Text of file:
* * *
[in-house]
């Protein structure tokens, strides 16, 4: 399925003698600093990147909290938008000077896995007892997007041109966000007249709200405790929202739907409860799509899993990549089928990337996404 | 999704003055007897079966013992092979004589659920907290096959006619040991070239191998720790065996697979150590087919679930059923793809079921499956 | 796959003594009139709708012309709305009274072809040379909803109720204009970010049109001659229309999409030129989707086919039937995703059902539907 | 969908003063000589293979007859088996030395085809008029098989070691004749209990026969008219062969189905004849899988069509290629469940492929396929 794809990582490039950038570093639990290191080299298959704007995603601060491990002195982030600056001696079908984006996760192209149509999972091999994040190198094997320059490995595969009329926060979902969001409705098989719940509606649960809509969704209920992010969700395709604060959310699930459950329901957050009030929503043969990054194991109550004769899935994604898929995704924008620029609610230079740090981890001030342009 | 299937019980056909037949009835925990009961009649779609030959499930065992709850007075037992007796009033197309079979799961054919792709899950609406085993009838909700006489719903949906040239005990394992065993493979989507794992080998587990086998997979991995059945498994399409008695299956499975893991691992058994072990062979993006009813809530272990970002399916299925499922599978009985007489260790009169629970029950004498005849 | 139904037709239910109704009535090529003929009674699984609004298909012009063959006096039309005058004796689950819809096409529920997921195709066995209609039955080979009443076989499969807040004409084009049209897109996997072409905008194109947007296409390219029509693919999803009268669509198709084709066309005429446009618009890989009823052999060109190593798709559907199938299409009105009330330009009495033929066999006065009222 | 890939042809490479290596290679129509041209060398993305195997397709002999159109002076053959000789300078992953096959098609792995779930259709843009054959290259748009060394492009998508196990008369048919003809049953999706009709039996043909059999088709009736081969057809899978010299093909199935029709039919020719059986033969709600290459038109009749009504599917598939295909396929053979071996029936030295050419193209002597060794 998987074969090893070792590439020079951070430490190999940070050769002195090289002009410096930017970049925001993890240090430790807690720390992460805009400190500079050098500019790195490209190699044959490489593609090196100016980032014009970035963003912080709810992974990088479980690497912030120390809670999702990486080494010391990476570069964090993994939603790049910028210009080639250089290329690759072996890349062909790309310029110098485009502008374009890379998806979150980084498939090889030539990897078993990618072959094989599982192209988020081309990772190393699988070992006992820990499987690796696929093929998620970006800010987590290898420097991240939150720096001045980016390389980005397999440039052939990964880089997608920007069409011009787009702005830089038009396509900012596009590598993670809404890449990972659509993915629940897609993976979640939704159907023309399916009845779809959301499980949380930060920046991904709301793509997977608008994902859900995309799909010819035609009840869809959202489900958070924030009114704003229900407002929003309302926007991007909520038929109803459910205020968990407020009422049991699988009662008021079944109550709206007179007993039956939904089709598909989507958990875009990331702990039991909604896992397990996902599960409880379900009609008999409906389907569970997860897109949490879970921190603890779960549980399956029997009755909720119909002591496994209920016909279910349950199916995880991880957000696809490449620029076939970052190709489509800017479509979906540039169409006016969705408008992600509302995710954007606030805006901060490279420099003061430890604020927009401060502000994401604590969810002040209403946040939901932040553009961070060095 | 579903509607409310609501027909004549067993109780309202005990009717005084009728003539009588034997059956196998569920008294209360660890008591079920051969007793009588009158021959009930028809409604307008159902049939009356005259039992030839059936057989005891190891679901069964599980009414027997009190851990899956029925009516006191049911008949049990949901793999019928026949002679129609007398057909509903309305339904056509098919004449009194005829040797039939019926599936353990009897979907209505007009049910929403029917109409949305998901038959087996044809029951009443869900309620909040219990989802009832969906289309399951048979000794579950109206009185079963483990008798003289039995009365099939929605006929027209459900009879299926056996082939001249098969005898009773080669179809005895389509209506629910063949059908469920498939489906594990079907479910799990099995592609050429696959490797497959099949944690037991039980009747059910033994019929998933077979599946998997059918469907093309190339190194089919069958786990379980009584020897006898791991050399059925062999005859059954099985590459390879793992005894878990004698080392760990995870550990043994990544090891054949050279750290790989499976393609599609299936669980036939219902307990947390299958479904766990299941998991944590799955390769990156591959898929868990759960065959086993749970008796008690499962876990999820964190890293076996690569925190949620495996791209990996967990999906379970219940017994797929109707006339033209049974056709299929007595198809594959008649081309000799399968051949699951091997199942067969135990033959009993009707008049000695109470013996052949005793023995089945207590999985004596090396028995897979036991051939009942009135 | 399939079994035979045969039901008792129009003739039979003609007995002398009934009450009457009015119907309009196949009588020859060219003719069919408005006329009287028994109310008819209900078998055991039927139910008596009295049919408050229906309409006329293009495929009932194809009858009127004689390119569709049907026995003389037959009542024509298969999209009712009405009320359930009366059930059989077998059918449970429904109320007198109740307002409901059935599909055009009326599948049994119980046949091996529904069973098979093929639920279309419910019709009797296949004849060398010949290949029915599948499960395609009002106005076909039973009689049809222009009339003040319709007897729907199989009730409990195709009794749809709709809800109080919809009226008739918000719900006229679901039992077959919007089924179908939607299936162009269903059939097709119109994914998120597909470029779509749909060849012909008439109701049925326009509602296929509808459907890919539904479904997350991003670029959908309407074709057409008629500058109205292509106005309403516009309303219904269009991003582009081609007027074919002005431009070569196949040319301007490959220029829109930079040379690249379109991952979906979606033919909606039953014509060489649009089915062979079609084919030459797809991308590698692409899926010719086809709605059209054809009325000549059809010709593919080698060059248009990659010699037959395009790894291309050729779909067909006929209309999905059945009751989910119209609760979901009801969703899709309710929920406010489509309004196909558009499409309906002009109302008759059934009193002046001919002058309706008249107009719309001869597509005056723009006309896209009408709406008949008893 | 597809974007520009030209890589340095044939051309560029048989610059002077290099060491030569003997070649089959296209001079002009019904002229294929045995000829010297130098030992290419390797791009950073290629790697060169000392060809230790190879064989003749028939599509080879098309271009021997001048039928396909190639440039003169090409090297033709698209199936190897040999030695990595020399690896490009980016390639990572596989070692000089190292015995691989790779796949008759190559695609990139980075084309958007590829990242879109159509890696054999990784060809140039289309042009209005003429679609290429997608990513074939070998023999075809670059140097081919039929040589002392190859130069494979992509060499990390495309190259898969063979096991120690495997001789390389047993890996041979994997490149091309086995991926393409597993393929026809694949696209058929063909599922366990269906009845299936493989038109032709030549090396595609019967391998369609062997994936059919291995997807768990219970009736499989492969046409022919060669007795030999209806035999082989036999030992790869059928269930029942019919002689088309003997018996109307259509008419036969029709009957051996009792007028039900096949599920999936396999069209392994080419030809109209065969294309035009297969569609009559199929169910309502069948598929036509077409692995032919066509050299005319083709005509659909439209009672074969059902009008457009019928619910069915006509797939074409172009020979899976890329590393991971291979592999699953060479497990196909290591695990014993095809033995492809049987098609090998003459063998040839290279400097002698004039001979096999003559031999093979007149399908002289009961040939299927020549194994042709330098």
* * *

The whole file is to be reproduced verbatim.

[in-house]
């Protein structure tokens, strides 16, 4: 399925003698600093990147909290938008000077896995007892997007041109966000007249709200405790929202739907409860799509899993990549089928990337996404 | 999704003055007897079966013992092979004589659920907290096959006619040991070239191998720790065996697979150590087919679930059923793809079921499956 | 796959003594009139709708012309709305009274072809040379909803109720204009970010049109001659229309999409030129989707086919039937995703059902539907 | 969908003063000589293979007859088996030395085809008029098989070691004749209990026969008219062969189905004849899988069509290629469940492929396929 794809990582490039950038570093639990290191080299298959704007995603601060491990002195982030600056001696079908984006996760192209149509999972091999994040190198094997320059490995595969009329926060979902969001409705098989719940509606649960809509969704209920992010969700395709604060959310699930459950329901957050009030929503043969990054194991109550004769899935994604898929995704924008620029609610230079740090981890001030342009 | 299937019980056909037949009835925990009961009649779609030959499930065992709850007075037992007796009033197309079979799961054919792709899950609406085993009838909700006489719903949906040239005990394992065993493979989507794992080998587990086998997979991995059945498994399409008695299956499975893991691992058994072990062979993006009813809530272990970002399916299925499922599978009985007489260790009169629970029950004498005849 | 139904037709239910109704009535090529003929009674699984609004298909012009063959006096039309005058004796689950819809096409529920997921195709066995209609039955080979009443076989499969807040004409084009049209897109996997072409905008194109947007296409390219029509693919999803009268669509198709084709066309005429446009618009890989009823052999060109190593798709559907199938299409009105009330330009009495033929066999006065009222 | 890939042809490479290596290679129509041209060398993305195997397709002999159109002076053959000789300078992953096959098609792995779930259709843009054959290259748009060394492009998508196990008369048919003809049953999706009709039996043909059999088709009736081969057809899978010299093909199935029709039919020719059986033969709600290459038109009749009504599917598939295909396929053979071996029936030295050419193209002597060794 998987074969090893070792590439020079951070430490190999940070050769002195090289002009410096930017970049925001993890240090430790807690720390992460805009400190500079050098500019790195490209190699044959490489593609090196100016980032014009970035963003912080709810992974990088479980690497912030120390809670999702990486080494010391990476570069964090993994939603790049910028210009080639250089290329690759072996890349062909790309310029110098485009502008374009890379998806979150980084498939090889030539990897078993990618072959094989599982192209988020081309990772190393699988070992006992820990499987690796696929093929998620970006800010987590290898420097991240939150720096001045980016390389980005397999440039052939990964880089997608920007069409011009787009702005830089038009396509900012596009590598993670809404890449990972659509993915629940897609993976979640939704159907023309399916009845779809959301499980949380930060920046991904709301793509997977608008994902859900995309799909010819035609009840869809959202489900958070924030009114704003229900407002929003309302926007991007909520038929109803459910205020968990407020009422049991699988009662008021079944109550709206007179007993039956939904089709598909989507958990875009990331702990039991909604896992397990996902599960409880379900009609008999409906389907569970997860897109949490879970921190603890779960549980399956029997009755909720119909002591496994209920016909279910349950199916995880991880957000696809490449620029076939970052190709489509800017479509979906540039169409006016969705408008992600509302995710954007606030805006901060490279420099003061430890604020927009401060502000994401604590969810002040209403946040939901932040553009961070060095 | 579903509607409310609501027909004549067993109780309202005990009717005084009728003539009588034997059956196998569920008294209360660890008591079920051969007793009588009158021959009930028809409604307008159902049939009356005259039992030839059936057989005891190891679901069964599980009414027997009190851990899956029925009516006191049911008949049990949901793999019928026949002679129609007398057909509903309305339904056509098919004449009194005829040797039939019926599936353990009897979907209505007009049910929403029917109409949305998901038959087996044809029951009443869900309620909040219990989802009832969906289309399951048979000794579950109206009185079963483990008798003289039995009365099939929605006929027209459900009879299926056996082939001249098969005898009773080669179809005895389509209506629910063949059908469920498939489906594990079907479910799990099995592609050429696959490797497959099949944690037991039980009747059910033994019929998933077979599946998997059918469907093309190339190194089919069958786990379980009584020897006898791991050399059925062999005859059954099985590459390879793992005894878990004698080392760990995870550990043994990544090891054949050279750290790989499976393609599609299936669980036939219902307990947390299958479904766990299941998991944590799955390769990156591959898929868990759960065959086993749970008796008690499962876990999820964190890293076996690569925190949620495996791209990996967990999906379970219940017994797929109707006339033209049974056709299929007595198809594959008649081309000799399968051949699951091997199942067969135990033959009993009707008049000695109470013996052949005793023995089945207590999985004596090396028995897979036991051939009942009135 | 399939079994035979045969039901008792129009003739039979003609007995002398009934009450009457009015119907309009196949009588020859060219003719069919408005006329009287028994109310008819209900078998055991039927139910008596009295049919408050229906309409006329293009495929009932194809009858009127004689390119569709049907026995003389037959009542024509298969999209009712009405009320359930009366059930059989077998059918449970429904109320007198109740307002409901059935599909055009009326599948049994119980046949091996529904069973098979093929639920279309419910019709009797296949004849060398010949290949029915599948499960395609009002106005076909039973009689049809222009009339003040319709007897729907199989009730409990195709009794749809709709809800109080919809009226008739918000719900006229679901039992077959919007089924179908939607299936162009269903059939097709119109994914998120597909470029779509749909060849012909008439109701049925326009509602296929509808459907890919539904479904997350991003670029959908309407074709057409008629500058109205292509106005309403516009309303219904269009991003582009081609007027074919002005431009070569196949040319301007490959220029829109930079040379690249379109991952979906979606033919909606039953014509060489649009089915062979079609084919030459797809991308590698692409899926010719086809709605059209054809009325000549059809010709593919080698060059248009990659010699037959395009790894291309050729779909067909006929209309999905059945009751989910119209609760979901009801969703899709309710929920406010489509309004196909558009499409309906002009109302008759059934009193002046001919002058309706008249107009719309001869597509005056723009006309896209009408709406008949008893 | 597809974007520009030209890589340095044939051309560029048989610059002077290099060491030569003997070649089959296209001079002009019904002229294929045995000829010297130098030992290419390797791009950073290629790697060169000392060809230790190879064989003749028939599509080879098309271009021997001048039928396909190639440039003169090409090297033709698209199936190897040999030695990595020399690896490009980016390639990572596989070692000089190292015995691989790779796949008759190559695609990139980075084309958007590829990242879109159509890696054999990784060809140039289309042009209005003429679609290429997608990513074939070998023999075809670059140097081919039929040589002392190859130069494979992509060499990390495309190259898969063979096991120690495997001789390389047993890996041979994997490149091309086995991926393409597993393929026809694949696209058929063909599922366990269906009845299936493989038109032709030549090396595609019967391998369609062997994936059919291995997807768990219970009736499989492969046409022919060669007795030999209806035999082989036999030992790869059928269930029942019919002689088309003997018996109307259509008419036969029709009957051996009792007028039900096949599920999936396999069209392994080419030809109209065969294309035009297969569609009559199929169910309502069948598929036509077409692995032919066509050299005319083709005509659909439209009672074969059902009008457009019928619910069915006509797939074409172009020979899976890329590393991971291979592999699953060479497990196909290591695990014993095809033995492809049987098609090998003459063998040839290279400097002698004039001979096999003559031999093979007149399908002289009961040939299927020549194994042709330098």